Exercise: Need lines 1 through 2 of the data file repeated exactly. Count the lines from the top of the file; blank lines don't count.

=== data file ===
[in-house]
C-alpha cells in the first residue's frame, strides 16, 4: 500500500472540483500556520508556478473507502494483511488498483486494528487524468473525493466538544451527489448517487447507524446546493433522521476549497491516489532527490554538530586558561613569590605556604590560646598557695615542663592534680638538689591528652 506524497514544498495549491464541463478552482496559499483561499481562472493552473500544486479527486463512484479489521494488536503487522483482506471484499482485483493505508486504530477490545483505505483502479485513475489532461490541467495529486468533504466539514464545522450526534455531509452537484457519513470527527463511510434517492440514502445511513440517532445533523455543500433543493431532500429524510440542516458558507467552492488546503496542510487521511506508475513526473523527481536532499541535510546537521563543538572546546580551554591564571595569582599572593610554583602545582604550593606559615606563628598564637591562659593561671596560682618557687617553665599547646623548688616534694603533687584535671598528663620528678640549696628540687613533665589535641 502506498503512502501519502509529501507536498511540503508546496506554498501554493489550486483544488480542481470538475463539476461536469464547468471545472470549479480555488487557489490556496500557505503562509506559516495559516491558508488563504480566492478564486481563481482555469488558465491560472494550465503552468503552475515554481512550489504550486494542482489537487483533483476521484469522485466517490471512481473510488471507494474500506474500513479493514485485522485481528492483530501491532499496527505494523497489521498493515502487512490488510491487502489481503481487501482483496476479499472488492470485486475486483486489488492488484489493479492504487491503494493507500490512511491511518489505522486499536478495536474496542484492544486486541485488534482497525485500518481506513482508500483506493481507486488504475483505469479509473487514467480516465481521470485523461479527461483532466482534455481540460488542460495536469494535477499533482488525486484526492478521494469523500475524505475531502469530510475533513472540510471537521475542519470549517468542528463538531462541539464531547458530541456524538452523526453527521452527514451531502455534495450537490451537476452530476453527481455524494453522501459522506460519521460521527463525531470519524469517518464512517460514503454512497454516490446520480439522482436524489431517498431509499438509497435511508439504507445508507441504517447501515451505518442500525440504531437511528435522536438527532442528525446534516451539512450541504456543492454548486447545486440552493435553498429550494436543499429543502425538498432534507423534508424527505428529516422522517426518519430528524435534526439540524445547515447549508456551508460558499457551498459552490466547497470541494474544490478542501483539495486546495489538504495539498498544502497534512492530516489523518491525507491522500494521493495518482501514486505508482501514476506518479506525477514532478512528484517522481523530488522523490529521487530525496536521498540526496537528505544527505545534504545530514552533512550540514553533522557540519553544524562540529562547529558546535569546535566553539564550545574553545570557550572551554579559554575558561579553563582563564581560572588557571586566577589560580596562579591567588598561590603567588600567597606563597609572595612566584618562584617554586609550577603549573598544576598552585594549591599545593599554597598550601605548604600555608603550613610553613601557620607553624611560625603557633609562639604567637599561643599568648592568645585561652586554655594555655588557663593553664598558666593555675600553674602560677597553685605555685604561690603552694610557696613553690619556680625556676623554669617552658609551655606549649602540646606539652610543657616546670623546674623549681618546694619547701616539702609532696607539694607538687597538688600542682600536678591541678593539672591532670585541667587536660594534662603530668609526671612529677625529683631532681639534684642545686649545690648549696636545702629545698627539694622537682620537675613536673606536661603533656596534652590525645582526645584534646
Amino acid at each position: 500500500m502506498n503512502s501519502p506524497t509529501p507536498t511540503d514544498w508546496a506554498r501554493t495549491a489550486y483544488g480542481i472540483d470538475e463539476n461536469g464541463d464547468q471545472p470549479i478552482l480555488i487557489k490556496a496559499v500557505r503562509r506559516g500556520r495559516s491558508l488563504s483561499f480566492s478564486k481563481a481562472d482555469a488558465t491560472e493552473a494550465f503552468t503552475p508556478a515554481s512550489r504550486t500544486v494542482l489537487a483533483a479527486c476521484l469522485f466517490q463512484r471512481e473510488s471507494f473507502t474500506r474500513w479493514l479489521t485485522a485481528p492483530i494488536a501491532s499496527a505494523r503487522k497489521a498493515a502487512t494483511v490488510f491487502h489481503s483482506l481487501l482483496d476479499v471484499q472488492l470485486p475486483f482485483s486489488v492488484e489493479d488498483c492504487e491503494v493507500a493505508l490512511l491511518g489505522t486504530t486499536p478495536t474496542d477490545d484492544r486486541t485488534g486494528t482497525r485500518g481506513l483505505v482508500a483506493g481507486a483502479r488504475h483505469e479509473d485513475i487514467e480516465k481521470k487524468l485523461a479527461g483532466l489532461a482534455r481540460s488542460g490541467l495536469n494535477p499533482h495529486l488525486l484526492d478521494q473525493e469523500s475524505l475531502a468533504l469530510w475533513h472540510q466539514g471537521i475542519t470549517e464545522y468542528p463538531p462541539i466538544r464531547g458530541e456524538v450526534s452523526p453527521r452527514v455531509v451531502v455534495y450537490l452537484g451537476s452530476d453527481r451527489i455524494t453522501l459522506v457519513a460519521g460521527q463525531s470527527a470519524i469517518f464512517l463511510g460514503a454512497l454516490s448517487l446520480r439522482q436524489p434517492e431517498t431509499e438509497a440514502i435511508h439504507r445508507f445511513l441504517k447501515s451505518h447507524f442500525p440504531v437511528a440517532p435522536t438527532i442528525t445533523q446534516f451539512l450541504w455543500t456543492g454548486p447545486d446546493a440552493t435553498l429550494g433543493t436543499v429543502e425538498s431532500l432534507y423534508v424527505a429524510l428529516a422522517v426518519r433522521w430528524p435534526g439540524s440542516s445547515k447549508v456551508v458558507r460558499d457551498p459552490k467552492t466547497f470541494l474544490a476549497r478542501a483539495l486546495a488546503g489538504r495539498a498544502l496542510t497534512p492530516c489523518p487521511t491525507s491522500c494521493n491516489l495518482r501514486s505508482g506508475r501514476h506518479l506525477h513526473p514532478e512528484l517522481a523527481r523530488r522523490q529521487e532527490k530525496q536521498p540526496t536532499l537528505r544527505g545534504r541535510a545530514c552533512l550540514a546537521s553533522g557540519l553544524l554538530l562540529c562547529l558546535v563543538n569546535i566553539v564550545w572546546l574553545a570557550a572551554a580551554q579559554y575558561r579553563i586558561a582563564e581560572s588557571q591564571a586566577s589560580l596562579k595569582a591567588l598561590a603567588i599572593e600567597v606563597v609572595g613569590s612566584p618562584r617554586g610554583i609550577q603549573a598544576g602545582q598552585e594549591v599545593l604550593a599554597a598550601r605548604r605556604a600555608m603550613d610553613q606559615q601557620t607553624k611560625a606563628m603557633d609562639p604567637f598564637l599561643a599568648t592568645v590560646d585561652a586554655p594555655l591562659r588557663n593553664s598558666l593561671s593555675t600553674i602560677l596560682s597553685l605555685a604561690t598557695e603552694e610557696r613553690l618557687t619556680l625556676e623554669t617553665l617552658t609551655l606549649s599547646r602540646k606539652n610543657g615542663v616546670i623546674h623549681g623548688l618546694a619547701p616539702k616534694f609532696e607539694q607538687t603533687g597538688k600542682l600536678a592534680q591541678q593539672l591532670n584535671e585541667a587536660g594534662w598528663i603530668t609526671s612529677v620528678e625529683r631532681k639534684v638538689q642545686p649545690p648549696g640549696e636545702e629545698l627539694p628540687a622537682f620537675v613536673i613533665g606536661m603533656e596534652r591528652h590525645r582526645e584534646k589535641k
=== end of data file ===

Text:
[in-house]
C-alpha cells in the first residue's frame, strides 16, 4: 500500500472540483500556520508556478473507502494483511488498483486494528487524468473525493466538544451527489448517487447507524446546493433522521476549497491516489532527490554538530586558561613569590605556604590560646598557695615542663592534680638538689591528652 506524497514544498495549491464541463478552482496559499483561499481562472493552473500544486479527486463512484479489521494488536503487522483482506471484499482485483493505508486504530477490545483505505483502479485513475489532461490541467495529486468533504466539514464545522450526534455531509452537484457519513470527527463511510434517492440514502445511513440517532445533523455543500433543493431532500429524510440542516458558507467552492488546503496542510487521511506508475513526473523527481536532499541535510546537521563543538572546546580551554591564571595569582599572593610554583602545582604550593606559615606563628598564637591562659593561671596560682618557687617553665599547646623548688616534694603533687584535671598528663620528678640549696628540687613533665589535641 502506498503512502501519502509529501507536498511540503508546496506554498501554493489550486483544488480542481470538475463539476461536469464547468471545472470549479480555488487557489490556496500557505503562509506559516495559516491558508488563504480566492478564486481563481482555469488558465491560472494550465503552468503552475515554481512550489504550486494542482489537487483533483476521484469522485466517490471512481473510488471507494474500506474500513479493514485485522485481528492483530501491532499496527505494523497489521498493515502487512490488510491487502489481503481487501482483496476479499472488492470485486475486483486489488492488484489493479492504487491503494493507500490512511491511518489505522486499536478495536474496542484492544486486541485488534482497525485500518481506513482508500483506493481507486488504475483505469479509473487514467480516465481521470485523461479527461483532466482534455481540460488542460495536469494535477499533482488525486484526492478521494469523500475524505475531502469530510475533513472540510471537521475542519470549517468542528463538531462541539464531547458530541456524538452523526453527521452527514451531502455534495450537490451537476452530476453527481455524494453522501459522506460519521460521527463525531470519524469517518464512517460514503454512497454516490446520480439522482436524489431517498431509499438509497435511508439504507445508507441504517447501515451505518442500525440504531437511528435522536438527532442528525446534516451539512450541504456543492454548486447545486440552493435553498429550494436543499429543502425538498432534507423534508424527505428529516422522517426518519430528524435534526439540524445547515447549508456551508460558499457551498459552490466547497470541494474544490478542501483539495486546495489538504495539498498544502497534512492530516489523518491525507491522500494521493495518482501514486505508482501514476506518479506525477514532478512528484517522481523530488522523490529521487530525496536521498540526496537528505544527505545534504545530514552533512550540514553533522557540519553544524562540529562547529558546535569546535566553539564550545574553545570557550572551554579559554575558561579553563582563564581560572588557571586566577589560580596562579591567588598561590603567588600567597606563597609572595612566584618562584617554586609550577603549573598544576598552585594549591599545593599554597598550601605548604600555608603550613610553613601557620607553624611560625603557633609562639604567637599561643599568648592568645585561652586554655594555655588557663593553664598558666593555675600553674602560677597553685605555685604561690603552694610557696613553690619556680625556676623554669617552658609551655606549649602540646606539652610543657616546670623546674623549681618546694619547701616539702609532696607539694607538687597538688600542682600536678591541678593539672591532670585541667587536660594534662603530668609526671612529677625529683631532681639534684642545686649545690648549696636545702629545698627539694622537682620537675613536673606536661603533656596534652590525645582526645584534646